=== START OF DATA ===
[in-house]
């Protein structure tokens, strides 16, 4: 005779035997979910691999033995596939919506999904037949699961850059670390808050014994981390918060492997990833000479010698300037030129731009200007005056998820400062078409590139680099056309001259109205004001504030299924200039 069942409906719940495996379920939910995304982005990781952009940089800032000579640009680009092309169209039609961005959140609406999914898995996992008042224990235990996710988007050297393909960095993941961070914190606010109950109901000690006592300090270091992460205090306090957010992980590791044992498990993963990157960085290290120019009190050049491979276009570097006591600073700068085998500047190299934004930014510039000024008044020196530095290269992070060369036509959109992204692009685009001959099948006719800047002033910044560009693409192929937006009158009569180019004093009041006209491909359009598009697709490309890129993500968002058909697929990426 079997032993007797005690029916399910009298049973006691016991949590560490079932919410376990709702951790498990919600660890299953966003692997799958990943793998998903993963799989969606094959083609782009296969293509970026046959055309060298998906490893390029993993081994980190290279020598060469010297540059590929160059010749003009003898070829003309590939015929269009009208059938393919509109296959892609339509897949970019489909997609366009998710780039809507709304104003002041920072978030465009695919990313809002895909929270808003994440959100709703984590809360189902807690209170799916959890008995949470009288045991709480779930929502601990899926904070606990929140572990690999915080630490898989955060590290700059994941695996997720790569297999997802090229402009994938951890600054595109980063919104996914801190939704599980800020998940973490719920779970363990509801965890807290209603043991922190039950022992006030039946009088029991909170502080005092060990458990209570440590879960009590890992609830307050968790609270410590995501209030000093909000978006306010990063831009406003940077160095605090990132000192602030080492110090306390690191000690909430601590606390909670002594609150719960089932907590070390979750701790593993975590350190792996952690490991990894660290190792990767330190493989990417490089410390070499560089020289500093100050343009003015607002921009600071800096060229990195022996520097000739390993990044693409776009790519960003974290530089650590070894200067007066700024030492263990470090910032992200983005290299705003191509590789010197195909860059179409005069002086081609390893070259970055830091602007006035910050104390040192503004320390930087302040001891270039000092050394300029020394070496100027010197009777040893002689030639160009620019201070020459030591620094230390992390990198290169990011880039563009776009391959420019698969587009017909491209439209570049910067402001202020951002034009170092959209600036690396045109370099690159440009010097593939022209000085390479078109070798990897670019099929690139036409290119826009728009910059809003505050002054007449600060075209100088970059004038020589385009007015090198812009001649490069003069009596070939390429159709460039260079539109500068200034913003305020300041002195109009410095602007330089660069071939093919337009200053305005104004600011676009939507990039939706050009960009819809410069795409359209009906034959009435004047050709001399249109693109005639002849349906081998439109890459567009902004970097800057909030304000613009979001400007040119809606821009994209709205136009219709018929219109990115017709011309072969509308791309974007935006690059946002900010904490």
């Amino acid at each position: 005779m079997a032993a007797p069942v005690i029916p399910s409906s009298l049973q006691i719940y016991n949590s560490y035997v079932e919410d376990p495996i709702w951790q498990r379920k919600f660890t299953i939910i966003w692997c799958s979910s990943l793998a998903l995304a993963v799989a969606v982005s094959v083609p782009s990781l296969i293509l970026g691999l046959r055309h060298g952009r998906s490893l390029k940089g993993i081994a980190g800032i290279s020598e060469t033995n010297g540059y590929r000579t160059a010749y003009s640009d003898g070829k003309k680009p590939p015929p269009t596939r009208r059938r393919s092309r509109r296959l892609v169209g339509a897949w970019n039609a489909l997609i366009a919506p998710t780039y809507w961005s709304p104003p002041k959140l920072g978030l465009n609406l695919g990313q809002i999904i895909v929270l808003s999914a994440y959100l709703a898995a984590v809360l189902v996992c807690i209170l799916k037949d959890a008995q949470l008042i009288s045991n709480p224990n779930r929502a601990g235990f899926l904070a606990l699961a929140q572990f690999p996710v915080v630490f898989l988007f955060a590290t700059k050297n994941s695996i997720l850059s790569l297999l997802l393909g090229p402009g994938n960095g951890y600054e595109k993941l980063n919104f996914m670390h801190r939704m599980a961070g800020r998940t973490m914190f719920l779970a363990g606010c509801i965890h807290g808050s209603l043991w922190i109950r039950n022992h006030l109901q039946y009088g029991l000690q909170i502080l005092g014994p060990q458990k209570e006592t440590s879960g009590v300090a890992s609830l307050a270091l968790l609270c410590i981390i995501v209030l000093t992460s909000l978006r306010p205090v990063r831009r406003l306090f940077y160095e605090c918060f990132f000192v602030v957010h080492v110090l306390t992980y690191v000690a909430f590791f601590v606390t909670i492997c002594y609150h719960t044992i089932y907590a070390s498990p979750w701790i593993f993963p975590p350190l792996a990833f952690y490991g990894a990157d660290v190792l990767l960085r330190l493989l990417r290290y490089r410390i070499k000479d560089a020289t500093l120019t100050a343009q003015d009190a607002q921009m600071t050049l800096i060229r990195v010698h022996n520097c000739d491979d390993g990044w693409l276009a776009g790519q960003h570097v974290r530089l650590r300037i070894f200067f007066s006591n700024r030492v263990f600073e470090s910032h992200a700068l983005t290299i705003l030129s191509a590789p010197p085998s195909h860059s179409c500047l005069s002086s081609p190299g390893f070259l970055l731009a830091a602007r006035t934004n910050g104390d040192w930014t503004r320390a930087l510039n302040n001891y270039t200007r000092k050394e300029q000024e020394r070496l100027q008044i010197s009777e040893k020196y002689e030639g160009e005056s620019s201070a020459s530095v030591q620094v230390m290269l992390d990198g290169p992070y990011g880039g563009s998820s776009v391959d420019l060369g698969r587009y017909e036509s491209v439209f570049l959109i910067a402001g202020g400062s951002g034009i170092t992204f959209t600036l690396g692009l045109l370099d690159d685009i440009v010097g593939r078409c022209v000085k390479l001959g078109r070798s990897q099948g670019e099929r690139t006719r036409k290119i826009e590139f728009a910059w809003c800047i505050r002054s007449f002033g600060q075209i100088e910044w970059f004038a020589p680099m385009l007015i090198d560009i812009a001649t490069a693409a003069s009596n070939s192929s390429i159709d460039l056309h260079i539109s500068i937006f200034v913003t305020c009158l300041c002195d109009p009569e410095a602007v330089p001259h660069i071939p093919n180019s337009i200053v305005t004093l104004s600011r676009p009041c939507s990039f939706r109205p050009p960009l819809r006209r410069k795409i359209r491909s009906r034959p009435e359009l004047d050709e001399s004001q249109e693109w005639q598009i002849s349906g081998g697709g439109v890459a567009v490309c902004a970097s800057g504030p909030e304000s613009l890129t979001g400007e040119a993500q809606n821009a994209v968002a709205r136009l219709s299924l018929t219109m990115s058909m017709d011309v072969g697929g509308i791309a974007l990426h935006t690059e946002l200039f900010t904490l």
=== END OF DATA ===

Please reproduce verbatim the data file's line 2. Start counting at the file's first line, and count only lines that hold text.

């Protein structure tokens, strides 16, 4: 005779035997979910691999033995596939919506999904037949699961850059670390808050014994981390918060492997990833000479010698300037030129731009200007005056998820400062078409590139680099056309001259109205004001504030299924200039 069942409906719940495996379920939910995304982005990781952009940089800032000579640009680009092309169209039609961005959140609406999914898995996992008042224990235990996710988007050297393909960095993941961070914190606010109950109901000690006592300090270091992460205090306090957010992980590791044992498990993963990157960085290290120019009190050049491979276009570097006591600073700068085998500047190299934004930014510039000024008044020196530095290269992070060369036509959109992204692009685009001959099948006719800047002033910044560009693409192929937006009158009569180019004093009041006209491909359009598009697709490309890129993500968002058909697929990426 079997032993007797005690029916399910009298049973006691016991949590560490079932919410376990709702951790498990919600660890299953966003692997799958990943793998998903993963799989969606094959083609782009296969293509970026046959055309060298998906490893390029993993081994980190290279020598060469010297540059590929160059010749003009003898070829003309590939015929269009009208059938393919509109296959892609339509897949970019489909997609366009998710780039809507709304104003002041920072978030465009695919990313809002895909929270808003994440959100709703984590809360189902807690209170799916959890008995949470009288045991709480779930929502601990899926904070606990929140572990690999915080630490898989955060590290700059994941695996997720790569297999997802090229402009994938951890600054595109980063919104996914801190939704599980800020998940973490719920779970363990509801965890807290209603043991922190039950022992006030039946009088029991909170502080005092060990458990209570440590879960009590890992609830307050968790609270410590995501209030000093909000978006306010990063831009406003940077160095605090990132000192602030080492110090306390690191000690909430601590606390909670002594609150719960089932907590070390979750701790593993975590350190792996952690490991990894660290190792990767330190493989990417490089410390070499560089020289500093100050343009003015607002921009600071800096060229990195022996520097000739390993990044693409776009790519960003974290530089650590070894200067007066700024030492263990470090910032992200983005290299705003191509590789010197195909860059179409005069002086081609390893070259970055830091602007006035910050104390040192503004320390930087302040001891270039000092050394300029020394070496100027010197009777040893002689030639160009620019201070020459030591620094230390992390990198290169990011880039563009776009391959420019698969587009017909491209439209570049910067402001202020951002034009170092959209600036690396045109370099690159440009010097593939022209000085390479078109070798990897670019099929690139036409290119826009728009910059809003505050002054007449600060075209100088970059004038020589385009007015090198812009001649490069003069009596070939390429159709460039260079539109500068200034913003305020300041002195109009410095602007330089660069071939093919337009200053305005104004600011676009939507990039939706050009960009819809410069795409359209009906034959009435004047050709001399249109693109005639002849349906081998439109890459567009902004970097800057909030304000613009979001400007040119809606821009994209709205136009219709018929219109990115017709011309072969509308791309974007935006690059946002900010904490």